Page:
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Should we raise taxes on foreign profits, or cut corporate rates?

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An Apple store in central Beijing, China. Apple is under criticism for paying little tax on profits earned outside the U.S.

An Apple store in central Beijing, China. Apple is under criticism for paying little tax on profits earned outside the U.S.

Associated Press

WASHINGTON — We instinctively assign national identities to large global corporations. Toyota is Japanese; IBM is American; Siemens is German; Samsung is Korean. We assume these big firms reflect their national origins and act as informal instruments of government policy. Up to a point, this is probably true. Companies' personalities do embody the culture and values of their place of birth. No doubt many executives feel patriotic toward their homeland. But as these multinational firms spread their sales, production and marketing activities around the world, their interests and loyalties seem more murky, conflicted and stateless.

This may explain, I think, the muddled reaction to the recent appearance of Apple chief executive Timothy Cook before the Senate Permanent Subcommittee on Investigations. You may recall that the subject was Apple's ability to shelter a huge slice of its global profits from taxation. A subcommittee staff study found that from 2009 to 2012 Apple had paid almost no taxes on about $74 billion in profits earned outside the United States. These global profits were diverted to Ireland, which levied almost no tax. The legal mechanics of how this occurred were less impressive than the sheer magnitude of avoidance.

Yet, Cook was unapologetic. "We pay all of the taxes we owe," he said. On profits earned in the United States, Apple is "the largest corporate income taxpayer," sending nearly $6 billion to the Treasury in 2012. Beyond this, he contended that Apple has generated 600,000 U.S. jobs: 50,000 at Apple and about 550,000 at other companies to support Apple products in engineering, manufacturing, logistics and software. For good measure, he added that Apple does virtually all its R&D in the U.S.

I judge this contest a draw. No one claimed Apple acted illegally, and the company has an obligation to shareholders to minimize taxes. Still, with the U.S. government — and most governments — facing huge budget deficits, the spectacle of such a successful firm dodging so many taxes seems morally suspect. What about collective responsibility? On the other hand, I suspect that many Americans (even those, like me, who don't use its products) take pride in Apple's success as confirming our national economic "genius." We cut Apple some slack because it reflects well on us and because jobs may matter more than taxes.

Here's the basic tension. We still regard these firms as expressions of national power and prestige, even as they depend increasingly on non-American revenues. In his statement, Cook noted that non-U.S. markets accounted for 61 percent of Apple sales in 2012; in the latest quarter, two-thirds. For Procter & Gamble (Crest toothpaste, Pampers), the American market represents only 35 percent of sales. At IBM, about 85 percent of 2010-2012 sales growth occurred in overseas markets.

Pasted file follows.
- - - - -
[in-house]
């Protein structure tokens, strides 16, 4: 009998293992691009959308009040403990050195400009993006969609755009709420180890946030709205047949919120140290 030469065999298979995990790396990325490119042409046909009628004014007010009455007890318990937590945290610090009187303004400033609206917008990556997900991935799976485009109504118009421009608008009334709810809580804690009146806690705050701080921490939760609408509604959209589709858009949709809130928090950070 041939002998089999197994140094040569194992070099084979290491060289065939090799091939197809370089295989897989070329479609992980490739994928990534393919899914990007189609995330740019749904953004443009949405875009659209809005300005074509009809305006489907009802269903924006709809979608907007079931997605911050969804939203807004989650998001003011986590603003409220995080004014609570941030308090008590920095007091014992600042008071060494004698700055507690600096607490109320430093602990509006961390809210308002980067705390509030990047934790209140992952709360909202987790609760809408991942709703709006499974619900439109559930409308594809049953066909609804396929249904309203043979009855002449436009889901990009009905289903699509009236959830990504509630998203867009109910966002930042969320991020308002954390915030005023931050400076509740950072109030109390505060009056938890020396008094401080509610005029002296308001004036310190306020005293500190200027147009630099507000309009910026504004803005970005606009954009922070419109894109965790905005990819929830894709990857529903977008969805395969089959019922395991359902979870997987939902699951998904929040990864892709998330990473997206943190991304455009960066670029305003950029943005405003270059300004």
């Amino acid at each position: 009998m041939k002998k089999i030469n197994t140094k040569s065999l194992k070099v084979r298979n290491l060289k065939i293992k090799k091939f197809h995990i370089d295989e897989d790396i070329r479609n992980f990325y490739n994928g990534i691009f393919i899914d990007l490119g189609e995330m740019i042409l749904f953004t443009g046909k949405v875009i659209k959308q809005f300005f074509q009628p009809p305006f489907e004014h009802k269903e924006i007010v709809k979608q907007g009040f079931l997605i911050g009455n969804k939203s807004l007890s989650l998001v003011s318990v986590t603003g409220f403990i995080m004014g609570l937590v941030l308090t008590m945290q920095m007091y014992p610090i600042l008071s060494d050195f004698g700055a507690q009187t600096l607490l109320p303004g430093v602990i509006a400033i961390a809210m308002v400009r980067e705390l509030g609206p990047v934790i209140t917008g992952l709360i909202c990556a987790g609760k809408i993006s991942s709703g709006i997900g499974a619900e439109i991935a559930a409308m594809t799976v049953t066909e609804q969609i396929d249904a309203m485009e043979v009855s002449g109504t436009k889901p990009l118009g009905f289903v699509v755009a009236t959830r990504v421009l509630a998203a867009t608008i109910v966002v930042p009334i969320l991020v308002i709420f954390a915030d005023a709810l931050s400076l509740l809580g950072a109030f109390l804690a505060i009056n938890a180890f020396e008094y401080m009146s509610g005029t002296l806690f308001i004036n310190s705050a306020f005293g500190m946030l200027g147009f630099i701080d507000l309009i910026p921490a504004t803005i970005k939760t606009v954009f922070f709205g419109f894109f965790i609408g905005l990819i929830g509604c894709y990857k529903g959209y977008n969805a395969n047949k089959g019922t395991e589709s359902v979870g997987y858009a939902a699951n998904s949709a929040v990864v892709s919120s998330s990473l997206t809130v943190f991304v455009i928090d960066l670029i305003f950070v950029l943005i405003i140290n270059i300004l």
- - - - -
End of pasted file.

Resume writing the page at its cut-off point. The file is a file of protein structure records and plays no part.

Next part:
Even if some overseas factories return to the United States (as seems to be occurring), many U.S. multinationals will expand more abroad than at home. These overseas markets are simply growing faster. To sell in them, multinationals need local sales forces, distribution networks and service centers. To be sure, foreign expansion doesn't ordain domestic contraction. Growing international operations often require added U.S. support services and research and development (more than 80 percent U.S.-based), notes Dartmouth economist Matthew Slaughter. Consider Caterpillar, the maker of earth-moving equipment. From 2002 to 2012, foreign sales went from 55 percent to 69 percent of the total. Although overseas jobs jumped 54 percent, U.S. employment also rose 12 percent.

Just where companies locate reflects many factors: a country's economic outlook; labor costs and skill levels; exchange rates; business climate; political stability; and official policies. Governments compete for multinationals' investments, technology and business know-how. Tax havens are one consequence of competition. If the United States treats American multinationals too harshly, firms will shift operations and even headquarters and legal identities elsewhere.

Taxes crystallize the problem. By one view, American policy is actually too lenient toward multinationals: U.S. taxes on most foreign profits are deferred until the profits are repatriated to the United States. Naturally, as with Apple, profits are often left abroad; according to one estimate, they now total about $1.9 trillion. Raise rates on foreign profits, say critics. Bring some home. The rebuttal from companies is that the 35 percent top U.S. corporate tax rate — the highest among advanced nations — deters U.S. investment. Lower U.S. rates, say companies. More foreign profits would return; U.S. investment would rise.

Maybe do both: raise taxes on foreign profits; use the resulting revenues to cut the 35 percent corporate rate. See what happens. But even if U.S. investment responds, the great schism will endure. Multinationals are becoming increasingly cosmopolitan while we still view them as national champions.

Robert J. Samuelson is a Washington Post columnist.